New Documents from the Soviet Archives
reveal that as the Warsaw Pact was falling apart, Margaret Thatcher called Gorbachev to inform him that:
The reunification of Germany is not in the interests of Britain and Western Europe. It might look different from public pronouncements, in official communiqué at Nato meetings, but it is not worth paying ones attention to it. We do not want a united Germany. This would have led to a change to post-war borders and we can not allow that because such development would undermine the stability of the whole international situation and could endanger our security.
In the same way, a destabilisation of Eastern Europe and breakdown of the Warsaw Pact are also not in our interests.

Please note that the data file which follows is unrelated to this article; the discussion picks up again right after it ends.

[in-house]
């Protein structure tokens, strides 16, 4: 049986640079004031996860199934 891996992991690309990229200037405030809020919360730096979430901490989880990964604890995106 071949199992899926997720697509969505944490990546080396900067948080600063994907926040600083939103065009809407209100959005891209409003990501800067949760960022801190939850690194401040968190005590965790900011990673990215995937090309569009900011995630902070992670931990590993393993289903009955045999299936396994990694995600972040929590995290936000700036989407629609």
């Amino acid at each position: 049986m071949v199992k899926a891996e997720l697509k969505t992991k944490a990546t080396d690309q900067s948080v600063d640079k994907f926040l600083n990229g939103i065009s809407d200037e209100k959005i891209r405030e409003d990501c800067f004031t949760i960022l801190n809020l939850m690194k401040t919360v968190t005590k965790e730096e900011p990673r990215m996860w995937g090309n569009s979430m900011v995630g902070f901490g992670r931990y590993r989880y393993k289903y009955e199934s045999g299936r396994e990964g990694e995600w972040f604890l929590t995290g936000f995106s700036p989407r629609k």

This backs up assertions from former German Chancellor Kohl's new memoir
that Thatcher put up obstacles to German Re-unification, fearing the rise of a Fourth Reich.
posted by empath
on Sep 10, 2009 -
The Soviet Invasion of Czechoslovakia.
Posters, pamphlets, social protest material. 'In the morning hours of August 21, 1968, the Soviet army invaded Czechoslovakia along with troops from four other Warsaw Pact countries. The occupation was the beginning of the end for the Czechoslovak reform movement known as the Prague Spring. This web site contains material from the days immediately following the invasion, and they reflect the atmosphere in Czechoslovakia at the time: tense, chaotic, uncertain, full of pathos, fear, and expectation... '
Related :- the Berlin Wall
and East Side Gallery
; A Concrete Curtain: The Life and Death of the Berlin Wall
in Budapest, with its gigantic Cold War-era statues.
posted by plep
on Aug 12, 2003 -